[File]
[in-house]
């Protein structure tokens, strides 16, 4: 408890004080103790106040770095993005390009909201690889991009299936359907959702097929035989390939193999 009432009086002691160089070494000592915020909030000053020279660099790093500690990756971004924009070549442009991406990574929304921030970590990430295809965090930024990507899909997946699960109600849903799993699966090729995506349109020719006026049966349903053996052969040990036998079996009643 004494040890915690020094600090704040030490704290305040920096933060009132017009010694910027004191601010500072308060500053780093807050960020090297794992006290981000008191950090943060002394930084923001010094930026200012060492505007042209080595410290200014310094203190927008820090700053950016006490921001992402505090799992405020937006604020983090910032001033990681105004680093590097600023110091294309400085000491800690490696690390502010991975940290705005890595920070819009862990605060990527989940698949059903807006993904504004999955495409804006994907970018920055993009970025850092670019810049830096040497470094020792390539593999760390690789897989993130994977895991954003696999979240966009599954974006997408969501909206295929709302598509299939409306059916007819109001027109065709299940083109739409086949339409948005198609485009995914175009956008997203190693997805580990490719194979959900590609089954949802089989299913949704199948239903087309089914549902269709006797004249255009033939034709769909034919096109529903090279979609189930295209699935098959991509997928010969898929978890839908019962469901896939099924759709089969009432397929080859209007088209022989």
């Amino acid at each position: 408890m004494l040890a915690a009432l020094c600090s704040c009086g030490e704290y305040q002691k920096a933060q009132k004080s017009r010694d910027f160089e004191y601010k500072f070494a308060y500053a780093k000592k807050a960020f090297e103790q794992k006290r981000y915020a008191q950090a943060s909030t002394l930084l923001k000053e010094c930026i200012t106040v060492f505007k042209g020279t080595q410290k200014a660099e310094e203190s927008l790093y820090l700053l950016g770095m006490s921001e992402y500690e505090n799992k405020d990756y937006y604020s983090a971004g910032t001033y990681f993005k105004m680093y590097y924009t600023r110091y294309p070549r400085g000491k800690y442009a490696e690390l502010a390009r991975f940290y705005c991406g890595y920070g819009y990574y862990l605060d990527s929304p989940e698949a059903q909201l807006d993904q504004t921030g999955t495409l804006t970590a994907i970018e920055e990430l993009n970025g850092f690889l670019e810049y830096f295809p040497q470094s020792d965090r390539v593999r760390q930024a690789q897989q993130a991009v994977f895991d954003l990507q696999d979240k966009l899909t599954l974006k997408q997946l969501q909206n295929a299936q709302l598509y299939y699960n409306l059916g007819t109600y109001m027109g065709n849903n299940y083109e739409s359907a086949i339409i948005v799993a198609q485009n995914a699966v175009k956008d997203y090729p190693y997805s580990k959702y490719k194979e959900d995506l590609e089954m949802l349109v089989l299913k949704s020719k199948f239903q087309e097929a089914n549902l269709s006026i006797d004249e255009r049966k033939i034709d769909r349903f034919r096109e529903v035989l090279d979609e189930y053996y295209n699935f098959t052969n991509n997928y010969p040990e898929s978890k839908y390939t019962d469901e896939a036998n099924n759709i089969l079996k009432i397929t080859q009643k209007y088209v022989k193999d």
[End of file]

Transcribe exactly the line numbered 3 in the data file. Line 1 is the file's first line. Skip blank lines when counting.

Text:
């Amino acid at each position: 408890m004494l040890a915690a009432l020094c600090s704040c009086g030490e704290y305040q002691k920096a933060q009132k004080s017009r010694d910027f160089e004191y601010k500072f070494a308060y500053a780093k000592k807050a960020f090297e103790q794992k006290r981000y915020a008191q950090a943060s909030t002394l930084l923001k000053e010094c930026i200012t106040v060492f505007k042209g020279t080595q410290k200014a660099e310094e203190s927008l790093y820090l700053l950016g770095m006490s921001e992402y500690e505090n799992k405020d990756y937006y604020s983090a971004g910032t001033y990681f993005k105004m680093y590097y924009t600023r110091y294309p070549r400085g000491k800690y442009a490696e690390l502010a390009r991975f940290y705005c991406g890595y920070g819009y990574y862990l605060d990527s929304p989940e698949a059903q909201l807006d993904q504004t921030g999955t495409l804006t970590a994907i970018e920055e990430l993009n970025g850092f690889l670019e810049y830096f295809p040497q470094s020792d965090r390539v593999r760390q930024a690789q897989q993130a991009v994977f895991d954003l990507q696999d979240k966009l899909t599954l974006k997408q997946l969501q909206n295929a299936q709302l598509y299939y699960n409306l059916g007819t109600y109001m027109g065709n849903n299940y083109e739409s359907a086949i339409i948005v799993a198609q485009n995914a699966v175009k956008d997203y090729p190693y997805s580990k959702y490719k194979e959900d995506l590609e089954m949802l349109v089989l299913k949704s020719k199948f239903q087309e097929a089914n549902l269709s006026i006797d004249e255009r049966k033939i034709d769909r349903f034919r096109e529903v035989l090279d979609e189930y053996y295209n699935f098959t052969n991509n997928y010969p040990e898929s978890k839908y390939t019962d469901e896939a036998n099924n759709i089969l079996k009432i397929t080859q009643k209007y088209v022989k193999d």